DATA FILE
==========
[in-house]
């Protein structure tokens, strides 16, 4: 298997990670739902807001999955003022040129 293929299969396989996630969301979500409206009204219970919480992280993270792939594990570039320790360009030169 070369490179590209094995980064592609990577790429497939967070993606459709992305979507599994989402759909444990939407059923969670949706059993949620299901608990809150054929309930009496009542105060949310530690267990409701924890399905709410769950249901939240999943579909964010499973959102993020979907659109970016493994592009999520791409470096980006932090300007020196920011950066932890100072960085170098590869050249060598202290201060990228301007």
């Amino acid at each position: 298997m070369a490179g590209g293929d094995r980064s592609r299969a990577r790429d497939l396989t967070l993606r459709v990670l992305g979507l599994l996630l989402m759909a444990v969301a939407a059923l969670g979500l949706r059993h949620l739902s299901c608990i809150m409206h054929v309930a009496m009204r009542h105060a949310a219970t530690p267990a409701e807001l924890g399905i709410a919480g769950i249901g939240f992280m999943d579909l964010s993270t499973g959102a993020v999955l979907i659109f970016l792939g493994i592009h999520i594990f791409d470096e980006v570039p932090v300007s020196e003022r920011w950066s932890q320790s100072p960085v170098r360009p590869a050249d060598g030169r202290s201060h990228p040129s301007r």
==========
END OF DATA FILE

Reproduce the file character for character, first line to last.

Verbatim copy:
[in-house]
């Protein structure tokens, strides 16, 4: 298997990670739902807001999955003022040129 293929299969396989996630969301979500409206009204219970919480992280993270792939594990570039320790360009030169 070369490179590209094995980064592609990577790429497939967070993606459709992305979507599994989402759909444990939407059923969670949706059993949620299901608990809150054929309930009496009542105060949310530690267990409701924890399905709410769950249901939240999943579909964010499973959102993020979907659109970016493994592009999520791409470096980006932090300007020196920011950066932890100072960085170098590869050249060598202290201060990228301007």
């Amino acid at each position: 298997m070369a490179g590209g293929d094995r980064s592609r299969a990577r790429d497939l396989t967070l993606r459709v990670l992305g979507l599994l996630l989402m759909a444990v969301a939407a059923l969670g979500l949706r059993h949620l739902s299901c608990i809150m409206h054929v309930a009496m009204r009542h105060a949310a219970t530690p267990a409701e807001l924890g399905i709410a919480g769950i249901g939240f992280m999943d579909l964010s993270t499973g959102a993020v999955l979907i659109f970016l792939g493994i592009h999520i594990f791409d470096e980006v570039p932090v300007s020196e003022r920011w950066s932890q320790s100072p960085v170098r360009p590869a050249d060598g030169r202290s201060h990228p040129s301007r």